Quindell admits it got its sums wrong on Slater & Gordon deal to the tune of £13.5m following share suspension

Emma Haslett
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Quindell's share price shot up 30 per cent after it announced the sale of its professional services division (Source: Getty)

The mystery of this morning's decision to suspend trading in Quindell shares has been solved, after the troubled insurance claims processor admitted it had understated the amount its professional services division contributed to the company, to the tune of £13.5m.

Shares were restored this afternoon after the company posted a statement several hours after its shares were suspended on Aim and the London Stock Exchange took the unusual step of cancelling trades on 403,512 of its shares.

The company said it had made mistakes in a circular sent to shareholders following the £637m sale of the division to law firm Slater & Gordon, agreed earlier this week.

According to Quindell, the circular originally stated that the division contributed £82.5m to the company in the year to the end of 2013, generating profits before tax of £113.4m. But today it said there was a "failure to fully transcribe profits related to entities forming part of the disposal ... (predominantly in respect of iSaaS Technology Limited and Intelligent Claims Management Limited, entities previously included within the company's 'Digital Solutions' division in historic financial information)".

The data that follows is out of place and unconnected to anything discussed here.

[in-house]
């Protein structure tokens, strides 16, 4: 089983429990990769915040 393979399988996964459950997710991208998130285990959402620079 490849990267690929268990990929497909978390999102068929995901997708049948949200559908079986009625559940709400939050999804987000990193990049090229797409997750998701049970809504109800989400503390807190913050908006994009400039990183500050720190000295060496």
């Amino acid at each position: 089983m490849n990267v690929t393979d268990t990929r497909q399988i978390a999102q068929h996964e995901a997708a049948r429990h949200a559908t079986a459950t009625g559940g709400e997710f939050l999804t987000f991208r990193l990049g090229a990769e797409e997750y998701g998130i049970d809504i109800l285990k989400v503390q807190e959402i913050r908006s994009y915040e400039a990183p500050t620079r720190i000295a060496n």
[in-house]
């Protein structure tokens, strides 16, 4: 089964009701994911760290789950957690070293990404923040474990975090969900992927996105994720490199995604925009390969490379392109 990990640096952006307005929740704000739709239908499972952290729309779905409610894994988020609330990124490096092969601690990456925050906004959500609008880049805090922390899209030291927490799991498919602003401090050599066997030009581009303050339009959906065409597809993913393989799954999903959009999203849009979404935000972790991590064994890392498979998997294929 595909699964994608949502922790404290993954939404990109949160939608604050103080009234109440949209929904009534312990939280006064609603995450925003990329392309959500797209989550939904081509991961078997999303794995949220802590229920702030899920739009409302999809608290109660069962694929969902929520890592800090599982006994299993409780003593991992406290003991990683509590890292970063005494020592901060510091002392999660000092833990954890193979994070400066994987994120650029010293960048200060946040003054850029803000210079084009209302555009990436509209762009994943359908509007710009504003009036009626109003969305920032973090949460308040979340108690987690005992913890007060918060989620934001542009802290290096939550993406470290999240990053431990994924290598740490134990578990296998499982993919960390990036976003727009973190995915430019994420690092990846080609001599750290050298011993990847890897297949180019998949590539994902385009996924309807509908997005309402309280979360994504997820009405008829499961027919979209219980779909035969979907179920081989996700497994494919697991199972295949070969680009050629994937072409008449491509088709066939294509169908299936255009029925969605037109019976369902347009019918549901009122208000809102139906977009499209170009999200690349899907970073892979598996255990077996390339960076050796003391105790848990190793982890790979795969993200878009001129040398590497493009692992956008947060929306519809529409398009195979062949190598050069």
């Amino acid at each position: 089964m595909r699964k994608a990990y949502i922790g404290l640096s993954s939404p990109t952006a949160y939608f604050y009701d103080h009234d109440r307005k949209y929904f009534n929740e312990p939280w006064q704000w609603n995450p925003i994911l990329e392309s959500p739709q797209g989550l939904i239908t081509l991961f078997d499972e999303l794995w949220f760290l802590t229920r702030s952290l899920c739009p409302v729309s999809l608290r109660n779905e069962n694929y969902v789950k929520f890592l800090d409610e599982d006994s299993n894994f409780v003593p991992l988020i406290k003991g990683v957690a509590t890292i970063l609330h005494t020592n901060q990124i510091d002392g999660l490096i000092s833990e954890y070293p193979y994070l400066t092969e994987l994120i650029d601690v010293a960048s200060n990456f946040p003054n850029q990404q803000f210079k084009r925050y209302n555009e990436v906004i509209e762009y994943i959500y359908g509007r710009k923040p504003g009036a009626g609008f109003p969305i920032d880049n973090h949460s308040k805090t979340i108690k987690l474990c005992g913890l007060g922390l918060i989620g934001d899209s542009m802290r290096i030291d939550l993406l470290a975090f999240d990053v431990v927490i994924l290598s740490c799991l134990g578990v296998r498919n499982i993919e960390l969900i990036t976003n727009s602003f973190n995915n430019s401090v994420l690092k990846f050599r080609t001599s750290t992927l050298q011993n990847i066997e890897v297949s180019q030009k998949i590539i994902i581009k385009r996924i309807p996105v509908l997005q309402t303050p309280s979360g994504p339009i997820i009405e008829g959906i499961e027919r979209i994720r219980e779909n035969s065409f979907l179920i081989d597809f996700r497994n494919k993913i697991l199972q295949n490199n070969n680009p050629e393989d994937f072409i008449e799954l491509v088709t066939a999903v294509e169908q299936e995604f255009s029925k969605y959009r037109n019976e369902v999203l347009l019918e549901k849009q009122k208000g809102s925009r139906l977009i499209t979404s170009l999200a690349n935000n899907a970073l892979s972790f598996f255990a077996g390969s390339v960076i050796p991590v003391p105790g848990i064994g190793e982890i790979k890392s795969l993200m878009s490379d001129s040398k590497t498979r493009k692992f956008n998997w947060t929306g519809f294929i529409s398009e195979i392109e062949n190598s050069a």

During the financial year ended 31 December 2013, the profits before tax generated by the Professional Services Division contributed in aggregate £96,000,0001 to the Group. During the six months ended 30 June 2014, the profits before tax generated by the Professional Services Division contributed in aggregate £130,700,000 2.
Quindell's share price jumped 30 per cent when the sale of its professional services division, which accounts for 90 per cent of the group, was announced on Monday.
At the time, interim non-executive chairman David Currie said it was an "important landmark" for the company.
"Should the transaction complete, I will feel proud to leave behind an exciting technology business set for substantial growth and success in the coming years," he said.

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